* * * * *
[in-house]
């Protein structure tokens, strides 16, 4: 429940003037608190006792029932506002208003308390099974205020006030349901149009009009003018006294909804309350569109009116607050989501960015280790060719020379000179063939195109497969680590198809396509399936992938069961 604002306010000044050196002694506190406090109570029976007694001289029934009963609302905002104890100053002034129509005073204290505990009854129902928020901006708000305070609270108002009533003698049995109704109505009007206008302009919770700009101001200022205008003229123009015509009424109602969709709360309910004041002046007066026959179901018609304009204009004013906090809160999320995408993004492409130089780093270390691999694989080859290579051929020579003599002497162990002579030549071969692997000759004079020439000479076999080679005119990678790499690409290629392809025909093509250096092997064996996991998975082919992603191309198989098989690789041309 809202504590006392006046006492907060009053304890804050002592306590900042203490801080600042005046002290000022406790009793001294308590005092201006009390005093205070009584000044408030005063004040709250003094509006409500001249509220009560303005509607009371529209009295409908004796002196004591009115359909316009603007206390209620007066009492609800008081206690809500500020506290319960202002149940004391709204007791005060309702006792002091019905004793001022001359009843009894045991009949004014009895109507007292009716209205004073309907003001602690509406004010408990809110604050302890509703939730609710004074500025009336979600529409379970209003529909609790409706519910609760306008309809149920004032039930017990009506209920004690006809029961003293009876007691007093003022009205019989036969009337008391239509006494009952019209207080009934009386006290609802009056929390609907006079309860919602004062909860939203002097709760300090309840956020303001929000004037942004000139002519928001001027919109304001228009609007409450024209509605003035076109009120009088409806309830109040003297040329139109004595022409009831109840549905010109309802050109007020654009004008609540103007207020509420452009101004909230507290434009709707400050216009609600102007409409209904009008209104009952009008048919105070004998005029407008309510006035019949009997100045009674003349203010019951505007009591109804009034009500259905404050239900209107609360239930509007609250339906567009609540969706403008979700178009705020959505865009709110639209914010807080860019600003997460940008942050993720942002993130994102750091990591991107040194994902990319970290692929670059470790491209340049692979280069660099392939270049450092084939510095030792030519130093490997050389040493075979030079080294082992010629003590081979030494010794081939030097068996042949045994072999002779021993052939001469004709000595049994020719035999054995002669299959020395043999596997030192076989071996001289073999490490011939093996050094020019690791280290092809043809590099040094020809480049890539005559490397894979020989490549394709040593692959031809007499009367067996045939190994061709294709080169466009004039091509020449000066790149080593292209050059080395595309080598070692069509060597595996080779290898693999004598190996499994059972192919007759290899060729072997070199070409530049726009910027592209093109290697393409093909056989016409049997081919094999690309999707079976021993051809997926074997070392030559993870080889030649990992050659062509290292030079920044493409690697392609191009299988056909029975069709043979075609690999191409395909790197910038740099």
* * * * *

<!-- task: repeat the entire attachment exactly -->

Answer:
[in-house]
């Protein structure tokens, strides 16, 4: 429940003037608190006792029932506002208003308390099974205020006030349901149009009009003018006294909804309350569109009116607050989501960015280790060719020379000179063939195109497969680590198809396509399936992938069961 604002306010000044050196002694506190406090109570029976007694001289029934009963609302905002104890100053002034129509005073204290505990009854129902928020901006708000305070609270108002009533003698049995109704109505009007206008302009919770700009101001200022205008003229123009015509009424109602969709709360309910004041002046007066026959179901018609304009204009004013906090809160999320995408993004492409130089780093270390691999694989080859290579051929020579003599002497162990002579030549071969692997000759004079020439000479076999080679005119990678790499690409290629392809025909093509250096092997064996996991998975082919992603191309198989098989690789041309 809202504590006392006046006492907060009053304890804050002592306590900042203490801080600042005046002290000022406790009793001294308590005092201006009390005093205070009584000044408030005063004040709250003094509006409500001249509220009560303005509607009371529209009295409908004796002196004591009115359909316009603007206390209620007066009492609800008081206690809500500020506290319960202002149940004391709204007791005060309702006792002091019905004793001022001359009843009894045991009949004014009895109507007292009716209205004073309907003001602690509406004010408990809110604050302890509703939730609710004074500025009336979600529409379970209003529909609790409706519910609760306008309809149920004032039930017990009506209920004690006809029961003293009876007691007093003022009205019989036969009337008391239509006494009952019209207080009934009386006290609802009056929390609907006079309860919602004062909860939203002097709760300090309840956020303001929000004037942004000139002519928001001027919109304001228009609007409450024209509605003035076109009120009088409806309830109040003297040329139109004595022409009831109840549905010109309802050109007020654009004008609540103007207020509420452009101004909230507290434009709707400050216009609600102007409409209904009008209104009952009008048919105070004998005029407008309510006035019949009997100045009674003349203010019951505007009591109804009034009500259905404050239900209107609360239930509007609250339906567009609540969706403008979700178009705020959505865009709110639209914010807080860019600003997460940008942050993720942002993130994102750091990591991107040194994902990319970290692929670059470790491209340049692979280069660099392939270049450092084939510095030792030519130093490997050389040493075979030079080294082992010629003590081979030494010794081939030097068996042949045994072999002779021993052939001469004709000595049994020719035999054995002669299959020395043999596997030192076989071996001289073999490490011939093996050094020019690791280290092809043809590099040094020809480049890539005559490397894979020989490549394709040593692959031809007499009367067996045939190994061709294709080169466009004039091509020449000066790149080593292209050059080395595309080598070692069509060597595996080779290898693999004598190996499994059972192919007759290899060729072997070199070409530049726009910027592209093109290697393409093909056989016409049997081919094999690309999707079976021993051809997926074997070392030559993870080889030649990992050659062509290292030079920044493409690697392609191009299988056909029975069709043979075609690999191409395909790197910038740099």